Through an Unknown Country: The Jarvis-Hanington Winter Expedition through the Northern Rockies, 1874-1875

Through an Unknown Country: The Jarvis-Hanington Winter Expedition through the Northern Rockies, 1874-1875

Mike Murtha and Charles Helm

Reviewed by I.S. MacLaren

This miscellany of writings, chiefly by two civil engineers who for parts of their careers  toiled as railway surveyors, aims to carve out a prominent place for them in the history of Canada. Ed Jarvis (1846–1894) and Frank Hanington (1848-1930) each wrote of their hazardous, gruelling snowshoe trip from Quesnel to Winnipeg in the winter of 1874-75. The federal government published their writings, and that seldom helps bring one fame. Editors Mike Murtha and Charles Helm here republish their accounts along with Banff poet Jon Whyte’s narrative poem about them, snippets of a novel for young readers, and various other well-researched information, including a summary of how earlier histories of railway surveying in British Columbia represent the two men. The book achieves its aim at least to the extent of bringing records of the survey between the covers of a single title.

Books tend to make explorers their fame. Few men gained enduring fame without one. (Only recently, with a multi-year bicentennial and the appearance of the first two volumes of a projected three-volume edition of his writings, has David Thompson emerged from the relative obscurity to which he relegated himself because he never managed to produce a book.) Moreover, books can bestow fame on their authors due to their mere survival, rather than to the significance of their mapping of geography not previously known to the culture they represent. Murtha and Helm clearly know as much.

Still, Through an Unknown Country makes for a curious book because its reader encounters several narratives about the five winter months during which Jarvis, Hanington, and the men who laboured for them searched for a viable railway route in the watersheds of the upper Fraser and Smoky rivers, hauling themselves and dogs from Quesnel to Prince George, McGregor River, today’s Kakwa Provincial (BC), Kakwa Wildland (AB), and William A. Switzer (AB) parks, Jasper House, and thereafter overland on familiar fur-trade routes to Lac Ste. Anne, Edmonton, and Winnipeg. For much of the montane stretch, they learned about and stiff-upper-lipped their way through a winter of unthinkably slush-bedevilled snowshoeing, low rations, and starvation such as most native people experienced every few winters when living exclusively their hunter-gatherer lifeway. Surviving that experience and writing it up render Jarvis and Hanington “intrepid” explorers, as one historical source names them (221).

Meanwhile, what becomes of those who served the surveyors for only portions of the journey, Alec MacDonald, a Métis originally from Red River, hired in Quesnel, and Assiack and Ahiko, two men (probably Carrier/Sekani) from Stuart Lake, similarly downtrodden and emaciated by the time Jasper House Iroquois/Cree (Asinewuche Winewak) revive the stragglers with sixty pounds of  “dried deers’ meat” (44 [sic]) they could barely afford to share? They gain no larger a foothold in history than Jarvis grants them in his official report -- “My Indians,” who “at times became much disheartened, but behaved well throughout” (26) -- or than Hanington accords them in his letter dated 24 February 1875: “if they starved or not it didn’t matter” (77). Didn’t matter to Hanington, or didn’t matter to Assiack and Ahiko, inured as they were to starvation in winter? One wonders how callous a comment this is, all the more because of other remarks about the men “getting longer faces every day” (80), “sobbing out their grief as usual” (83) before Hanington himself admits to “hav[ing] been looking death in the face” (84). Murtha and Helm do not mention that native people long knew the sporadically populated Eastern Slope north of the Athabasca River valley as a region notoriously short of game and therefore more frequently visited than inhabited. These other men perhaps had good reason to dread the route that Sir Sandford Fleming hired Jarvis and Hanington to explore for its potential to accommodate a railway.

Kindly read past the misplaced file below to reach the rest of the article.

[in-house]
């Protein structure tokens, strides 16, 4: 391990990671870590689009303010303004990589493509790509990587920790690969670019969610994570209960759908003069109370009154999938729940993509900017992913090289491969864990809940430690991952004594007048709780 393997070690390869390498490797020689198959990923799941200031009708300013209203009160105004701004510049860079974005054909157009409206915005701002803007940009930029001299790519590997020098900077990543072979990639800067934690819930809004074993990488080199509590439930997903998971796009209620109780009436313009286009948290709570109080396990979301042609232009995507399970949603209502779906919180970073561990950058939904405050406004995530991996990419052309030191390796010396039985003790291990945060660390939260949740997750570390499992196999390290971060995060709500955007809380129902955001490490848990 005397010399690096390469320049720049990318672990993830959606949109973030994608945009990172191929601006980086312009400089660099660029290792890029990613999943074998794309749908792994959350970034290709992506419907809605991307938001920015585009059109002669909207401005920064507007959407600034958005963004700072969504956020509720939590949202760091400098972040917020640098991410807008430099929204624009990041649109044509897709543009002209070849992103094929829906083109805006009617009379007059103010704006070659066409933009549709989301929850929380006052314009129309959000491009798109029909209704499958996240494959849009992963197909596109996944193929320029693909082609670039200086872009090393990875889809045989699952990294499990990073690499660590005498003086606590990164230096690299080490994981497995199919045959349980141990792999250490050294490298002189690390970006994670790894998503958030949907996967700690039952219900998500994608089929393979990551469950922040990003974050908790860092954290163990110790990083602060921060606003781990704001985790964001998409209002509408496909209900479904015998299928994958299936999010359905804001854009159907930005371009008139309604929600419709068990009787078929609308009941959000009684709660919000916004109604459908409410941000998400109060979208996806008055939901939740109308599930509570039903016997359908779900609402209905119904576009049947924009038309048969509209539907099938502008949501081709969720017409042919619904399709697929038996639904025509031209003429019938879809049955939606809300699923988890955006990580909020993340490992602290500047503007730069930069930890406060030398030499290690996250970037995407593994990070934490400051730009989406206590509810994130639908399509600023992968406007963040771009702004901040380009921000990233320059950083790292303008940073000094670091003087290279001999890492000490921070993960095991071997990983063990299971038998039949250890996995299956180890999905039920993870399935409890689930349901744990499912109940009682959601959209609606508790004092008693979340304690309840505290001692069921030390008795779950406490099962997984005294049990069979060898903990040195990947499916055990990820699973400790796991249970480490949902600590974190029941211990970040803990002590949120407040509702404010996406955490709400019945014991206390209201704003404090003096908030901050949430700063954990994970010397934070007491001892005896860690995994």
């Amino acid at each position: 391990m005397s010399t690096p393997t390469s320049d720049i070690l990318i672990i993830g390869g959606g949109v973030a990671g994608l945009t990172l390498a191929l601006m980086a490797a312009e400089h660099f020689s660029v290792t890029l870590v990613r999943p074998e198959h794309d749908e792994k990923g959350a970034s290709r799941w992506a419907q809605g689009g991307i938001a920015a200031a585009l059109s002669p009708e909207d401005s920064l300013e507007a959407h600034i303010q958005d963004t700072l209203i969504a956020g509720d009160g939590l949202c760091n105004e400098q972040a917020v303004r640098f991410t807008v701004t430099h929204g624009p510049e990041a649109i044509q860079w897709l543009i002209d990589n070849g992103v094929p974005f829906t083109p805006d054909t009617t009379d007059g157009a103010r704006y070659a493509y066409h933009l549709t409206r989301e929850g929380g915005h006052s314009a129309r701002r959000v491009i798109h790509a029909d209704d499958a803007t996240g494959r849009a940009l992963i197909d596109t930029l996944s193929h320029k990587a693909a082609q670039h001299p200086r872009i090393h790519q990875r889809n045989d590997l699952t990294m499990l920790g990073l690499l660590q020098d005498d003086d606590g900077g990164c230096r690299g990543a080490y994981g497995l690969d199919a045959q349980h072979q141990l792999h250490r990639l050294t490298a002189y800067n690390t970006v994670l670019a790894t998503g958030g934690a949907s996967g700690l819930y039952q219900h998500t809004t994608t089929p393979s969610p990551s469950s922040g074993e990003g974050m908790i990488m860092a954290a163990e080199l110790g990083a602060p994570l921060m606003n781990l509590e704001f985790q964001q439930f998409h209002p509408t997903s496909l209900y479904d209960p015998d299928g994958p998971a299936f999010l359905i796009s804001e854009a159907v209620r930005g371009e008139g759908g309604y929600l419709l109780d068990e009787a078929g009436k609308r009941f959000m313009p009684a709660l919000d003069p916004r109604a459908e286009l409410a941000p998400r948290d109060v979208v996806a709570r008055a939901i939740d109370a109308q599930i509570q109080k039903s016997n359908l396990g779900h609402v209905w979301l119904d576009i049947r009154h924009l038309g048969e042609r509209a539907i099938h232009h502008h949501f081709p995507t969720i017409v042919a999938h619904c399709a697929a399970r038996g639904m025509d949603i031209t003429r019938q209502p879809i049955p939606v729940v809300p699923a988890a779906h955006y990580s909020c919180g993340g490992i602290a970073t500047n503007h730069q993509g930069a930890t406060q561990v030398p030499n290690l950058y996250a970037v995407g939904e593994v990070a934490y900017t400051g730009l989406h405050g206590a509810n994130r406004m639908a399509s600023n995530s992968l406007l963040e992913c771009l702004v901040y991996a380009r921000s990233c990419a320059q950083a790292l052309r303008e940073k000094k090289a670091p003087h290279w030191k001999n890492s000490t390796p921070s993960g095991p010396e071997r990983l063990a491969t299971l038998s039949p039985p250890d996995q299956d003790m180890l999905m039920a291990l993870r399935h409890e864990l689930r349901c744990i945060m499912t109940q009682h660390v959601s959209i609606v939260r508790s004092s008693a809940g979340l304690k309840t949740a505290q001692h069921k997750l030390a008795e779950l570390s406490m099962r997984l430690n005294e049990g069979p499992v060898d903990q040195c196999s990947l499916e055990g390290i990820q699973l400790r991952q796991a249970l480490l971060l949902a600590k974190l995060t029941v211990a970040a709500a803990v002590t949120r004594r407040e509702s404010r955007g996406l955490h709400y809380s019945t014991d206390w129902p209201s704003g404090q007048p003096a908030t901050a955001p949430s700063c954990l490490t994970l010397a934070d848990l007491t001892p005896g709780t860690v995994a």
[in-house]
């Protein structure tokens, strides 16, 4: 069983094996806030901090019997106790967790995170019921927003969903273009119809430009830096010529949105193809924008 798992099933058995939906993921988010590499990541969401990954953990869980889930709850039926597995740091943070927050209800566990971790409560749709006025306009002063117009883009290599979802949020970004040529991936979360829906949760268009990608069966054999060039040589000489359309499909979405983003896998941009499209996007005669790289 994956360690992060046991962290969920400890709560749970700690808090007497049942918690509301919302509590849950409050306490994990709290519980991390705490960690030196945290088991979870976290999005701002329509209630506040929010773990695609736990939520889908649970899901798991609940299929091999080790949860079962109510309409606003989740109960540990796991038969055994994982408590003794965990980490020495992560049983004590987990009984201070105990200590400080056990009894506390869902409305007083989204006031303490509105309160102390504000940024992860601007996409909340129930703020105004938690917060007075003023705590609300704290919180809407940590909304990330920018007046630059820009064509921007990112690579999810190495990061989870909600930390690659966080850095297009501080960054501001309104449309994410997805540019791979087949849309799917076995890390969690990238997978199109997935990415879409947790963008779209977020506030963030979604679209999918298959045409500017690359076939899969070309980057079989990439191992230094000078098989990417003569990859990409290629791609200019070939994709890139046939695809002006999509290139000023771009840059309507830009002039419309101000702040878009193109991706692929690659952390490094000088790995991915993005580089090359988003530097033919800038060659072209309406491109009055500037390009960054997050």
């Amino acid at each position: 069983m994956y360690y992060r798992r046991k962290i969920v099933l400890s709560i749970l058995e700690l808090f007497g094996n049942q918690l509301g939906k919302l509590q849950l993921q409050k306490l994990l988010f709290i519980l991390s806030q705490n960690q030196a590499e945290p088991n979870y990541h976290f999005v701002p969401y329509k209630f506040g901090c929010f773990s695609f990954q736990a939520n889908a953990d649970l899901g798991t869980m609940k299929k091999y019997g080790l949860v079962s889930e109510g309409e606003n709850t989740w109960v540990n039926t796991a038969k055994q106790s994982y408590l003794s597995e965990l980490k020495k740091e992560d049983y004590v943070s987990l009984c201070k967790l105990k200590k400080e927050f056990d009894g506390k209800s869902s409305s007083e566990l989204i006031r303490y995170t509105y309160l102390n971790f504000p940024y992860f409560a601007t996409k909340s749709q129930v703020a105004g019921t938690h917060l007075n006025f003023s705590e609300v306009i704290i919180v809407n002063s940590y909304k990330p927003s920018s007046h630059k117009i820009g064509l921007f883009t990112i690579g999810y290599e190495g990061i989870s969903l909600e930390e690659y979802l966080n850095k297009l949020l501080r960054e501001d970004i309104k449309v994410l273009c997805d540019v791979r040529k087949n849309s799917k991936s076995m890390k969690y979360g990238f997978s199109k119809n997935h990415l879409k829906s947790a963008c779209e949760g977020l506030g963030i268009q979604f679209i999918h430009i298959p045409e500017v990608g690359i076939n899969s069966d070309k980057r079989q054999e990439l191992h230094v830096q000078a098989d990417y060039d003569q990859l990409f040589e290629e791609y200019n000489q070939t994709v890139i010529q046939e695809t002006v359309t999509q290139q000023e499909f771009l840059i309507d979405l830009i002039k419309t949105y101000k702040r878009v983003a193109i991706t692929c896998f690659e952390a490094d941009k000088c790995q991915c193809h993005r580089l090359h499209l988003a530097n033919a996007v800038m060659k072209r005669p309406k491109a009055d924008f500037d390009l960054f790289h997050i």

“The triumph” of Jarvis and Hanington’s “spirit over privation and adversity in unbelievably trying circumstances” (22) is the resolute, uncritical focus of the editors’ wide-ranging efforts. The possibility that the surveyors acted rashly, not bravely, receives no discussion. That they survived only because -- same old story -- they happened across some native people whose humanity prompted them to share some of their scant foodstuffs is noted, but consideration is not given to the qualification that this escape should entail on the heroism of the surveyors. Is it too callous to mention as much or to ascribe their salvation to, say, Providence?